Because of the lack of leads, everyone who knew Elizabeth was considered a suspect. In the month following her murder, LAPD asked the FBI to look into medical students at the nearby University of Southern California to follow up on the theory that the killer had a medical background, but nothing of note was discovered. By June of 1947, 75 suspects had been processed and ruled out; by December, almost 200. Approximately 60 people confessed to Elizabeth's murder during this time, but fewer than two dozen were ever considered viable suspects.

Today, Elizabeth's killer remains unidentified. Numerous books, movies and documentaries have been made about the case, but no one has ever been charged. The relentless media coverage at the time — the case was front-page news across the country for more than a month — cemented the crime in the minds of the public and ensured familiarity with the Black Dahlia moniker for years to come. Countless theories have been proposed over the decades, with one theory naming Elizabeth as another victim of the Cleveland Torso Killer, a serial murderer active in Cleveland in the 1930s whose killings were characterized by dismemberment, just as was seen in Elizabeth's case. Others have claimed to have evidence proving that one individual or another was the killer; a former homicide detective for the LAPD even proposed that his father, George Hodel, murdered Elizabeth Short. Interestingly, Hodel was on the shortlist of suspects for the crime, and despite being a medical doctor and also a suspect in several other crimes — including the suspicious death of his secretary — Hodel was never charged.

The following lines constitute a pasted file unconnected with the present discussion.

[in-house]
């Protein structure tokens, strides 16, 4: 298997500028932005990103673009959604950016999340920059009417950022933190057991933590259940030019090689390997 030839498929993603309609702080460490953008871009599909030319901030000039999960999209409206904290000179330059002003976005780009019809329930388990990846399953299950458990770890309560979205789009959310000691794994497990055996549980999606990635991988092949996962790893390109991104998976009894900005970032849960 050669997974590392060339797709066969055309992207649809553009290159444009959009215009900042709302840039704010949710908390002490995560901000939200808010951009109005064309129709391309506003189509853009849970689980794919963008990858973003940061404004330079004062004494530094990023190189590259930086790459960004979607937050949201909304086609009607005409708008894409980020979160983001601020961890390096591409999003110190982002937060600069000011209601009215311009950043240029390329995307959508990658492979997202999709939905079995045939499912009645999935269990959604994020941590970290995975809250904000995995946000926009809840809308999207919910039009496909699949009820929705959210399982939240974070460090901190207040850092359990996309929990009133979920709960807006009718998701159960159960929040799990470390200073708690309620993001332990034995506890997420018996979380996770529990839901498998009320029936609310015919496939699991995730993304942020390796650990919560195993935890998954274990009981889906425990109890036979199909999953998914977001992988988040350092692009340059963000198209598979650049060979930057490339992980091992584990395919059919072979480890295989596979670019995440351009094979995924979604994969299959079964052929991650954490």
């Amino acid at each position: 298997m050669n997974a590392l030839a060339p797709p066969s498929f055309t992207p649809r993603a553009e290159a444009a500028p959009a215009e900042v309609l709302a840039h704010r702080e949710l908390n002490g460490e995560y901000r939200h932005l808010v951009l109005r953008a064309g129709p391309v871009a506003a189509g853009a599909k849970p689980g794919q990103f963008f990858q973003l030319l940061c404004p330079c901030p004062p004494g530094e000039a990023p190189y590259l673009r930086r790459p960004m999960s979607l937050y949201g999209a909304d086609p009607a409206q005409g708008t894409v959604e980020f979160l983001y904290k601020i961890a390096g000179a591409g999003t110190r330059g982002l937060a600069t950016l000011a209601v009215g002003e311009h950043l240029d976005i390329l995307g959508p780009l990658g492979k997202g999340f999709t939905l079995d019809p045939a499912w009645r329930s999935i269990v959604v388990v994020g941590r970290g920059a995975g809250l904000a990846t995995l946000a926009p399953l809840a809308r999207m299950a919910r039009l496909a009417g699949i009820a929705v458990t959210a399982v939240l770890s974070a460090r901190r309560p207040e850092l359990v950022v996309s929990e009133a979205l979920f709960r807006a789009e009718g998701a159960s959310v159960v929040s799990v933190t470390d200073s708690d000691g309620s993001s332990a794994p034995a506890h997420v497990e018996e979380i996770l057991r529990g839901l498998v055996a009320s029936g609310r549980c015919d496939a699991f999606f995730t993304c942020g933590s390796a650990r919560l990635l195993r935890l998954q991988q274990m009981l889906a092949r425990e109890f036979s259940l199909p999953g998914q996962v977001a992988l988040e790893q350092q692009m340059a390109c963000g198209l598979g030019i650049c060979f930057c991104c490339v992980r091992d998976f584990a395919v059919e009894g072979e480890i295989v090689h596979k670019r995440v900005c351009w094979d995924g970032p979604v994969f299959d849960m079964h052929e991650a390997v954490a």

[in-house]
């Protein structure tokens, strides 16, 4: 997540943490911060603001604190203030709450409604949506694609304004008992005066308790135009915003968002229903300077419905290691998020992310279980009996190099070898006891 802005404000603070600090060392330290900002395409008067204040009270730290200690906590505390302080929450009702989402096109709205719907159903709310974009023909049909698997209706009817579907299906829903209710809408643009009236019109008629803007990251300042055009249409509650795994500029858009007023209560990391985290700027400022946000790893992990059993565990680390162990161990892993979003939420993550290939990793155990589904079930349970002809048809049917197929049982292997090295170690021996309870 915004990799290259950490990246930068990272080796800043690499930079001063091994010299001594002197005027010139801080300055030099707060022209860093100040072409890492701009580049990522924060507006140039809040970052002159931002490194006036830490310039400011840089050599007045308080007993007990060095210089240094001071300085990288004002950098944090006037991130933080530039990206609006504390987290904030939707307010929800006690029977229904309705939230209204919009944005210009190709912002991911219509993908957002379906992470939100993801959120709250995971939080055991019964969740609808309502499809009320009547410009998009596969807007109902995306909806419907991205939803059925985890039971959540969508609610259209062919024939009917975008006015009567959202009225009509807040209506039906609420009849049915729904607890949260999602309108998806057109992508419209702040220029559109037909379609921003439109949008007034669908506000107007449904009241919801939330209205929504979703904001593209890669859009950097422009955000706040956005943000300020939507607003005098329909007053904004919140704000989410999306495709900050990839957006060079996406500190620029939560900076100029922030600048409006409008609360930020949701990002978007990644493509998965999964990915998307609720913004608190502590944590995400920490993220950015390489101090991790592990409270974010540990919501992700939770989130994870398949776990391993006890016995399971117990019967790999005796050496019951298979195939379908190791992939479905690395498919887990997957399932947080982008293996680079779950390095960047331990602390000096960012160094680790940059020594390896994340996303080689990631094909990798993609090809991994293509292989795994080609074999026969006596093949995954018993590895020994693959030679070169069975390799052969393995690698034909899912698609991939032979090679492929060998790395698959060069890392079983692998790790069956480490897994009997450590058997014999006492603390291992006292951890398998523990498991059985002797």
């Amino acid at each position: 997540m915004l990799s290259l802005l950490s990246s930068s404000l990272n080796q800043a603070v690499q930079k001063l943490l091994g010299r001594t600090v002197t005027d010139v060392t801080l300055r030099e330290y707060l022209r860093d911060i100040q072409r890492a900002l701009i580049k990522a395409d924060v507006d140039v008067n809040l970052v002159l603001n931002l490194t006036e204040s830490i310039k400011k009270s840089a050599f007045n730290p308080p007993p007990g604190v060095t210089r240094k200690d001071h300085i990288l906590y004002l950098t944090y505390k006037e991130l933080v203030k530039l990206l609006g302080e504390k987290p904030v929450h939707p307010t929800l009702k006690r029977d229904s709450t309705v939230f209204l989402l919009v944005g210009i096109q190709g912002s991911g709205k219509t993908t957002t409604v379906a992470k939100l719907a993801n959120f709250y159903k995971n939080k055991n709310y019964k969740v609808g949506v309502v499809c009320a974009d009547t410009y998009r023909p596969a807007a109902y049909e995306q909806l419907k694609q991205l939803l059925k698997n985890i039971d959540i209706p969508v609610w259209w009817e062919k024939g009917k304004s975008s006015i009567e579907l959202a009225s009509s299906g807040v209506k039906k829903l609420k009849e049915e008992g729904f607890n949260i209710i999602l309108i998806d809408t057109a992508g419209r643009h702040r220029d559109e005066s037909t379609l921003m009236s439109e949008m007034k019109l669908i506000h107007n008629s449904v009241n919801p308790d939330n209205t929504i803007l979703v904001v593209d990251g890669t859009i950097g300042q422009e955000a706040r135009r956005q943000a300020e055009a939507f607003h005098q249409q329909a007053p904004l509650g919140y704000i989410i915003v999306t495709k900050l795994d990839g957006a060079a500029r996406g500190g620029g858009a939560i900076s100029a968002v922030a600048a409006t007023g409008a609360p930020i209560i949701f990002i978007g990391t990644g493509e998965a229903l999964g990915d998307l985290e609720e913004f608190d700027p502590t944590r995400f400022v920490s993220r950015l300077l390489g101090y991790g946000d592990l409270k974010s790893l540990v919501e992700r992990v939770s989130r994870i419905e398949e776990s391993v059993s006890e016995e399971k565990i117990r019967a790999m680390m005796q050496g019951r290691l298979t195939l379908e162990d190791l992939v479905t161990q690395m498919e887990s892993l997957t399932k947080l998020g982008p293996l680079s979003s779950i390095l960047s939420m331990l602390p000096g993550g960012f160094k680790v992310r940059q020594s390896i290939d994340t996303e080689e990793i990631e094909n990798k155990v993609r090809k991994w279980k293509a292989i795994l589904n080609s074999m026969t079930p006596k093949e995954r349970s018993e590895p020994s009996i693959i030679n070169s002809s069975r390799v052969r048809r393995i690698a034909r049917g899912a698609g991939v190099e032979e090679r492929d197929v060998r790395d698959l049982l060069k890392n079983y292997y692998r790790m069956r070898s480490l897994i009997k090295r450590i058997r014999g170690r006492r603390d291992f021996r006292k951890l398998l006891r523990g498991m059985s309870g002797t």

Many remain hopeful that the murder of Elizabeth Short will one day be solved and that the young woman will finally get justice. However, the lack of evidence and the intervening years mean that the truth may never be known.

LAPD flyer seeking information about Elizabeth Short, 1947, courtesy of the FBI

Filed under People, Eras & Events

Article by Jordan Lynch

This "beyond the book article" relates to Windhall. It originally ran in April 2021 and has been updated for the January 2022 paperback edition. Go to magazine.